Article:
Skin Disorders: 5 Shots, 5 Tips (Series #4)


Here: Ted Rosen, MD, presents 5 tips about 5 skin disorders that you might not know.

Case 1

Young adult presents with a profusion of asymptomatic, small, umbilicated penile papules. He has had unprotected intercourse with many anonymous partners.

Key point: The globoid-shaped papules with central umbilication are typical for molluscum contagiosum, a pox virus infection spread by skin-to-skin contact.

Treatment: Sharp curettage removes lesions nicely. Light liquid nitrogen cryospray may also be efficacious in some patients. When surgical intervention is impractical, topical application of various irritants (such a tretinoin or salicylic acid) or immune modifiers (such as imiquimod) may be effective.

Note: The same disorder may occur in children, usually on the trunk or face. In this instance, the disease is not sexually transmitted. Treatment options are the same.

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Case 2

Teenage boy complains of an intensely pruritic patch on his abdomen. He has no similar lesions anywhere else.

Key point: The distinct localization suggests that the problem is due to something in close proximity. In fact, this is typical for true allergic contact dermatitis. The patient was found to be allergic to nickel, which is present in high concentrations in belt buckles and costume jewelry. Sweating leaches out the nickel from the metallic buckle onto the skin, eliciting an allergic reaction.

Treatment: A few days to a week of high-potency topical corticosteroid application and the troublesome spot will disappear.

Note:To prevent recurrence, the belt buckle can be coated with rhodium or simply discarded and replaced with a smaller one made of stainless steel.

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Case 3

Elderly wheelchair-bound woman presents with slowly enlarging, well-demarcated but irregularly shaped, hyperpigmented rough plaque on the leg. The lesion is asymptomatic.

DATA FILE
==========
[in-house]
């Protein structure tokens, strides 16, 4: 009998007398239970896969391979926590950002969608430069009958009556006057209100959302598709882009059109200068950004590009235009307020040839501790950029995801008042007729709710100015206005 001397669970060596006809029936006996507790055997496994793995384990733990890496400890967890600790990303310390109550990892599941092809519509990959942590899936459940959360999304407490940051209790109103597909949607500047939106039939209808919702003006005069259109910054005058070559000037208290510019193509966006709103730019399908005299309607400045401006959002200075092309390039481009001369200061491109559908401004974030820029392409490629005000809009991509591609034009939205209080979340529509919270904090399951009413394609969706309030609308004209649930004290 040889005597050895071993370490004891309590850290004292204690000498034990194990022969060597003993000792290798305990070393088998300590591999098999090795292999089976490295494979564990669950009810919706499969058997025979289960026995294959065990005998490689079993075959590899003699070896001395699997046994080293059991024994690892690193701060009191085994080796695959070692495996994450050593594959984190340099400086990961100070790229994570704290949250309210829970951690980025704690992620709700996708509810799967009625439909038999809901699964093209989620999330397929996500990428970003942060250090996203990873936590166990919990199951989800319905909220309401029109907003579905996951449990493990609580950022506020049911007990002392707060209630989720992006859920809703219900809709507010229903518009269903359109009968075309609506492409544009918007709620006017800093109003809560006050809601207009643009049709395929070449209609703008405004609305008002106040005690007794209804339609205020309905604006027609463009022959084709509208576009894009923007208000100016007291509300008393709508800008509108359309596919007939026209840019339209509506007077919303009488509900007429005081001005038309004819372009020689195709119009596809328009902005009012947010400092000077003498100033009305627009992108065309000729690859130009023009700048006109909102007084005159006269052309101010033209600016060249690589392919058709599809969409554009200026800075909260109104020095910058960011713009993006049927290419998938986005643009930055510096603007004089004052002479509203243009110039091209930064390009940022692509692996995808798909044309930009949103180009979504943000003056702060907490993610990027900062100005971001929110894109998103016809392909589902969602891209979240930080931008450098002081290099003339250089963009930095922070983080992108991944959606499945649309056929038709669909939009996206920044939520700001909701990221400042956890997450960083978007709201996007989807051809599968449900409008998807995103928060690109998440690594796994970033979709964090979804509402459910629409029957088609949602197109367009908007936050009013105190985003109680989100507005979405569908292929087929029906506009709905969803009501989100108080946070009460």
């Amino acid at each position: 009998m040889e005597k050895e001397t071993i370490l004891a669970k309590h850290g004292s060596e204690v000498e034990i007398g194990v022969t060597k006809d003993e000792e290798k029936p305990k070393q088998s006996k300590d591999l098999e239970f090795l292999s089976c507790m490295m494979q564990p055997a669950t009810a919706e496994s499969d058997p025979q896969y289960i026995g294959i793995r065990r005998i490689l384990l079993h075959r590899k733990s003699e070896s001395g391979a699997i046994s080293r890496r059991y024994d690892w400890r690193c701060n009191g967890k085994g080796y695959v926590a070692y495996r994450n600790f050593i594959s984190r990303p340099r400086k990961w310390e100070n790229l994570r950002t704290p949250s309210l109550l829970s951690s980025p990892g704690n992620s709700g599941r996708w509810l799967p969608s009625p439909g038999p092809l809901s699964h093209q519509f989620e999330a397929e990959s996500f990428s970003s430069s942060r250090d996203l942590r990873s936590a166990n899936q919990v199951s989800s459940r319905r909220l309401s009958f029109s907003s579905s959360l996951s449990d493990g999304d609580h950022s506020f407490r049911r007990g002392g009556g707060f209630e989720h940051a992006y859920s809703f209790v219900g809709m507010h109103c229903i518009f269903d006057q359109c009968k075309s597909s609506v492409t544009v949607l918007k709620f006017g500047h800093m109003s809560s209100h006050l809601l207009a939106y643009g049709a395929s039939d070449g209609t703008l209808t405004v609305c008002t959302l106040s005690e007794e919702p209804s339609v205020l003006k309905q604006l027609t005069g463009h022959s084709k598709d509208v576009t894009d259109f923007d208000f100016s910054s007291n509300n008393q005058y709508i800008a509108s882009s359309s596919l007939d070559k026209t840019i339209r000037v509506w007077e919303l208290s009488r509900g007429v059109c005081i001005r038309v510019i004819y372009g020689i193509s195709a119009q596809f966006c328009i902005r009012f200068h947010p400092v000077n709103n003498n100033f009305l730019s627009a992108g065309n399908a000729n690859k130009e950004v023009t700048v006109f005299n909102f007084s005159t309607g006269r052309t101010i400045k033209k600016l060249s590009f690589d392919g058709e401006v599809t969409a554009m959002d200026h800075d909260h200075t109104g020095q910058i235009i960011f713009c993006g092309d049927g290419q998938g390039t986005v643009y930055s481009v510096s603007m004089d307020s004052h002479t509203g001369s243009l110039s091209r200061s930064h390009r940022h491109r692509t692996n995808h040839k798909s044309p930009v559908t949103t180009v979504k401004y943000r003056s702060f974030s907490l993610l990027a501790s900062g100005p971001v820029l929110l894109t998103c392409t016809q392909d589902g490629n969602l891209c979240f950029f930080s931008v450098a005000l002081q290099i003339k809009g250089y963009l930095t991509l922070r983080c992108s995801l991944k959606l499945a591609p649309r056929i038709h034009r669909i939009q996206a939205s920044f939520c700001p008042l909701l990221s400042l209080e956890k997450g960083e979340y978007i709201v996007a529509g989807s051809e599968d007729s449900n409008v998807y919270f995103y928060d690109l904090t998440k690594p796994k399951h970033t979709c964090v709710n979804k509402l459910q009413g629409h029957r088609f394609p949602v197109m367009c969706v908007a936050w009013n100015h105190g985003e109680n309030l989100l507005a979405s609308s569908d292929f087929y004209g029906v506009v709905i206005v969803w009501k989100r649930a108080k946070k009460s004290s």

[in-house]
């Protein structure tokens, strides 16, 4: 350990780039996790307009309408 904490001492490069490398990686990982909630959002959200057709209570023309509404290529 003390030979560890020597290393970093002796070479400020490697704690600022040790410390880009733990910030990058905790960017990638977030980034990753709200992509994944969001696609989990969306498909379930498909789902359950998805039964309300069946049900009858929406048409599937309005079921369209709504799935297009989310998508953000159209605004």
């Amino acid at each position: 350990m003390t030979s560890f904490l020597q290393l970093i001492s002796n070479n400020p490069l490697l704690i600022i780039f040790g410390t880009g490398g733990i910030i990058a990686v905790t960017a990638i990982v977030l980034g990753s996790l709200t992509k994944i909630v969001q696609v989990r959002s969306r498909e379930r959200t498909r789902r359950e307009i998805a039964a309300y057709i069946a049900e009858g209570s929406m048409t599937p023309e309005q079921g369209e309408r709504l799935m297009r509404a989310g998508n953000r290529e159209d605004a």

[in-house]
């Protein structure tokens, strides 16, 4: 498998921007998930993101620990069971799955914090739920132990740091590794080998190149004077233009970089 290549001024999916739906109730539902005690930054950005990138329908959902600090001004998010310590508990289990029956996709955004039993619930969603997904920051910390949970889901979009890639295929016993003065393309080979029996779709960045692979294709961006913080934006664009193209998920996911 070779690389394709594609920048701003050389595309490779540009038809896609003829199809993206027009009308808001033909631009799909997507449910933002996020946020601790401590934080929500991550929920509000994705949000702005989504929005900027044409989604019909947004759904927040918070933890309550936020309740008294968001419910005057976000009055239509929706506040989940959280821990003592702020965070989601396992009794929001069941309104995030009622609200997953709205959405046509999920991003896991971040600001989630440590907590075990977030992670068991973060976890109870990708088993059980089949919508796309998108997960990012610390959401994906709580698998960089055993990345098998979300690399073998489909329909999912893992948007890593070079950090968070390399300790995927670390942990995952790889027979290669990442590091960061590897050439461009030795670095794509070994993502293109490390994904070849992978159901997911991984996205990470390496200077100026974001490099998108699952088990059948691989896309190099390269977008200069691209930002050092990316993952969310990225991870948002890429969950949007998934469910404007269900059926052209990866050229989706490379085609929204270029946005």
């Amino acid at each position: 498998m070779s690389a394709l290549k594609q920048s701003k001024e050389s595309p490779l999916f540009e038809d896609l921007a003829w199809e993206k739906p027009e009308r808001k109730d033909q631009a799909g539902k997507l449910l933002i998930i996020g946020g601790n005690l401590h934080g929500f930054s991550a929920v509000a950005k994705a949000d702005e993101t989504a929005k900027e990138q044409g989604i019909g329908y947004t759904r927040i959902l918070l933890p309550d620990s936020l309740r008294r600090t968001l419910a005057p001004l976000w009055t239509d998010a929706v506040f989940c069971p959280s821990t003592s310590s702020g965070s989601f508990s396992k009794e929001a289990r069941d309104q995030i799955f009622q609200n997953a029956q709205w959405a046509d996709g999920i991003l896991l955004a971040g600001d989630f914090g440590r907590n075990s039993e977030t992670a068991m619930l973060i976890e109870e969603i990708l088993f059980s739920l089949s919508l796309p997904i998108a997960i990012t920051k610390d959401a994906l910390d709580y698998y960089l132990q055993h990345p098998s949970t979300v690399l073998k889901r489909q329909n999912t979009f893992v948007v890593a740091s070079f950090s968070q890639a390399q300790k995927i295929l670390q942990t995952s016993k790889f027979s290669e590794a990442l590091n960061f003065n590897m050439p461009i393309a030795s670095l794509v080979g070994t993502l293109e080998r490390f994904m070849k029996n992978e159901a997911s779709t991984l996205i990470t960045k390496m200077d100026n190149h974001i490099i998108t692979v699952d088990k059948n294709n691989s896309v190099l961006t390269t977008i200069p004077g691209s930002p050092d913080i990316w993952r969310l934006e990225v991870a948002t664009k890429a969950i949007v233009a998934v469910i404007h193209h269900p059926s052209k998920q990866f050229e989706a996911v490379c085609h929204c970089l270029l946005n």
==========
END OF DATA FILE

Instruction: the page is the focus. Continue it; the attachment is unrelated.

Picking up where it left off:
Key point: This is a characteristic morphology for squamous cell carcinoma in situ (Bowen disease) in people with skin of color (African American, Hispanic).

Treatment: Smaller lesions are excised or treated by curettage and electrodessication. Larger lesions may be managed by prolonged application of 5-fluorouracil or imiquimod to the point of erosion. Cryosurgery with liquid nitrogen is not sufficient.

Note: The conversion rate of these neoplasms into invasive squamous cell carcinoma is actually quite low (less than 10%).

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Case 4

A 60-year-old presents with an itchy, flakey scalp. He scratches to the point of bleeding. He has pits in all fingernails and morning stiffness and pain in the lower back.

Key point: The finding of bright red, scaly plaques in the scalp that extend onto the skin at the hairline is consistent with psoriasis. Nail pitting is a classic sign of psoriasis. The patient’s arthralgias could indicate psoriatic arthritis. Thus, the likely diagnosis is psoriasis.

Treatment: Alternating daily use of a salicylic acid and a tar-containing shampoo might be sufficient. For residual disease, application of a corticosteroid-containing scalp solution until the problem essentially clears should be considered.

Note: In this late-onset psoriasis patient, family history should be sought. Without a family history of psoriasis, HIV infection is a possible trigger, and demographic risk factors should be explored.

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Case 5

An 11-year-old boy presents with an extremely painful leg ulcer overlying the medial malleolus. He is known to have sickle cell disease.

Key point: Although rarely the presenting sign, leg ulcers are important, direct complications of sickle cell disease, occurring in about 8% to 10% of HbSS homozygotes in North America.

Treatment: Meticulous wound care and protection of the affected leg form trauma may suffice, although healing may take many months. For chronic ulcers (over 6 months’ duration), blood transfusion, skin grafting, Unna boot application, hyperbaric oxygen treatment, oral hydroxyurea or zinc sulfate, and use of topical platelet-derived growth factors may all be considered. Unfortunately, success or failure of these measures is based on anecdotal data; none of these interventions is guaranteed to be successful.

Note: In chronic, deep ulcers, osteomyelitis should be sought via bone scan and/or MRI. Prevention of trauma to the lower extremities may be partially protective.

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